Encrypting Internal Traffic Is No Defense Against Unauthorized Privileged Access

Privileged Identity Management Podcast

This week Yahoo made a media splash by announcing plans to encrypt all internal network traffic in response to the National Security Agency (NSA) leaks by Edward Snowden.

I hope that Yahoo staff isn’t so naive as to think that encrypting traffic on their internal network is going to address the “Snowden Bug”. If they are, then good luck Yahoo!

The fundamental weakness that Snowden exposed was the ability to use highly privileged accounts to gain access to systems that stored confidential data. Encrypting traffic is pointless if you’re not controlling privileged access and putting the essential checks and balances in place against insider threats.

It’s kind of like saying that because I’m on the surface of the English Channel and can’t see the channel tunnel, there isn’t a train. Everybody on the train will clearly have a different viewpoint. Or, you might as well decide that you’ll make airplanes bomb proof and eliminate security checks at airports. Once the bomb is in, the damage is done.

Snowden wasn’t some cryptographic genius, but rather a systems operator who managed to use his privileged access, and the access of those gullible enough to share their privileges with him, to gain higher privilege and more access. In fact, he’s the same person in a Yahoo world who would be setting up the encryption to encrypt all internal traffic.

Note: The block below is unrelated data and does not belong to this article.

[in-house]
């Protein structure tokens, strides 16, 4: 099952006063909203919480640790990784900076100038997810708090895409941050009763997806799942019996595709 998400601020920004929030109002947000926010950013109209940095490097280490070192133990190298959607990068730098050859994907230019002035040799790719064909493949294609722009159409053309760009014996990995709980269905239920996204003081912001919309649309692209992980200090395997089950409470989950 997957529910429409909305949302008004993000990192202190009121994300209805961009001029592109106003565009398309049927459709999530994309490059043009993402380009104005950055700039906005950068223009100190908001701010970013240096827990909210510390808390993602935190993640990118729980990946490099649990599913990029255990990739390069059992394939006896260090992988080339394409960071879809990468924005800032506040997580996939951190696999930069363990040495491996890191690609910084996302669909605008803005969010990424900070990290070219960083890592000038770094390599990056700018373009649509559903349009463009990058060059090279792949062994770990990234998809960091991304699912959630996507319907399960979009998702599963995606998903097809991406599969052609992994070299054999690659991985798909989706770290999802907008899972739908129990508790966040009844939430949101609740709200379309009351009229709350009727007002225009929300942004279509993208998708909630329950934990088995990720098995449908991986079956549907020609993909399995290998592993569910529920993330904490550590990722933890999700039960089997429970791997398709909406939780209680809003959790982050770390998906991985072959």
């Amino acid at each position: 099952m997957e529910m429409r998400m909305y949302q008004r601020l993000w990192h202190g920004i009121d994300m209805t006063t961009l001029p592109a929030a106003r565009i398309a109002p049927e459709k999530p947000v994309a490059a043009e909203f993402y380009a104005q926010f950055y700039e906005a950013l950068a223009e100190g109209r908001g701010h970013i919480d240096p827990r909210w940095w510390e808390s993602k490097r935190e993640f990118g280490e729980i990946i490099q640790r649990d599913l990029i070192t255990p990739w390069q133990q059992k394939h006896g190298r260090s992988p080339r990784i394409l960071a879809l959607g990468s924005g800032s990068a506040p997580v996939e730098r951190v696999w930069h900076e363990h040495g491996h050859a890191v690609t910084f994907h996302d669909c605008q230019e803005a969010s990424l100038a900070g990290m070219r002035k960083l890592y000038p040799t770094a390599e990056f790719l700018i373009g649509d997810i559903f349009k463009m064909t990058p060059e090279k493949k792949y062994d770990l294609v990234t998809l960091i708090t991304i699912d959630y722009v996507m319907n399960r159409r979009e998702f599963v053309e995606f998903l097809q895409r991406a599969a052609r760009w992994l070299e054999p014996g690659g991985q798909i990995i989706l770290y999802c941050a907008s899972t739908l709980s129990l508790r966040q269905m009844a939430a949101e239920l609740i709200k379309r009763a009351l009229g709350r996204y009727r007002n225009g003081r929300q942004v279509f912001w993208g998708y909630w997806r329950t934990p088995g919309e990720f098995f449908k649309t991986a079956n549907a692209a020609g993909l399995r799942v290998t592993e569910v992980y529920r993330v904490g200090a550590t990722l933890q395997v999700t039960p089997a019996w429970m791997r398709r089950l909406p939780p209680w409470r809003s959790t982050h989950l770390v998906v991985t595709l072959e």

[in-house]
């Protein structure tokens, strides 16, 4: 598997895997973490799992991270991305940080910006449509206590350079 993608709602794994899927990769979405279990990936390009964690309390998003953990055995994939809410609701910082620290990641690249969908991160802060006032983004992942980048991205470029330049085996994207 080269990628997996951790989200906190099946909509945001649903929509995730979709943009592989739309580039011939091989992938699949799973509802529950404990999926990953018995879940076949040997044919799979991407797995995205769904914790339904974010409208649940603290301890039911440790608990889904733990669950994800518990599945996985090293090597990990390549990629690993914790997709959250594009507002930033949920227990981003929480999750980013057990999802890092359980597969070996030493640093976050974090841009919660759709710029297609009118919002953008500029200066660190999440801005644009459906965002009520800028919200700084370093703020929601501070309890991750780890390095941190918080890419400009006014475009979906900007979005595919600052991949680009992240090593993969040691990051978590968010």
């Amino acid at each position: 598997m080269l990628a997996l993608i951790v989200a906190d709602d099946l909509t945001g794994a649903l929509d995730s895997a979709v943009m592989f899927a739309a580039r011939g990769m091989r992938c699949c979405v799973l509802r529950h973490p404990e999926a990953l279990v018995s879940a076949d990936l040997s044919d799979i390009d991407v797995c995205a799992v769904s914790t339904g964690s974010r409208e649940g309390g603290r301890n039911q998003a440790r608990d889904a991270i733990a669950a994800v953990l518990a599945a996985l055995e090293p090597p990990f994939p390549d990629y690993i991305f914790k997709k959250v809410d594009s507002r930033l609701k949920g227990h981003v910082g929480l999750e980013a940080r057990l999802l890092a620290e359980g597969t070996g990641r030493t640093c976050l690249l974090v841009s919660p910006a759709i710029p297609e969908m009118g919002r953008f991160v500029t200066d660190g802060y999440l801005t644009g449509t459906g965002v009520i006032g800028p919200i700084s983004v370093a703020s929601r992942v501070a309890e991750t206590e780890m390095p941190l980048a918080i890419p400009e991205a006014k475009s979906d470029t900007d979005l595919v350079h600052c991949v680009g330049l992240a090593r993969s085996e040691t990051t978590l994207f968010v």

I think the NSA and GCHQ will be trying to contain their laughter while appearing grave-faced in front of the cameras to applaud the steps Yahoo is taking. Oh how some encryption companies must be falling over themselves to sell Yahoo more crypto software.

I’m sure that if Yahoo CEO Marissa Mayer looked in the cupboards at Yahoo, she’ll no doubt find a stack of “Shelfware” crypto that never made it to production. Save yourself the effort dear and instead go hire some people who know what they’re doing!

What’s your opinion on encrypting internal traffic as defense against insider threats like Edward Snowden? Leave a comment below.

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1 Comment on "Encrypting Internal Traffic Is No Defense Against Unauthorized Privileged Access"

  1. What you say is true, but it’s not an argument against encrypting internal traffic.

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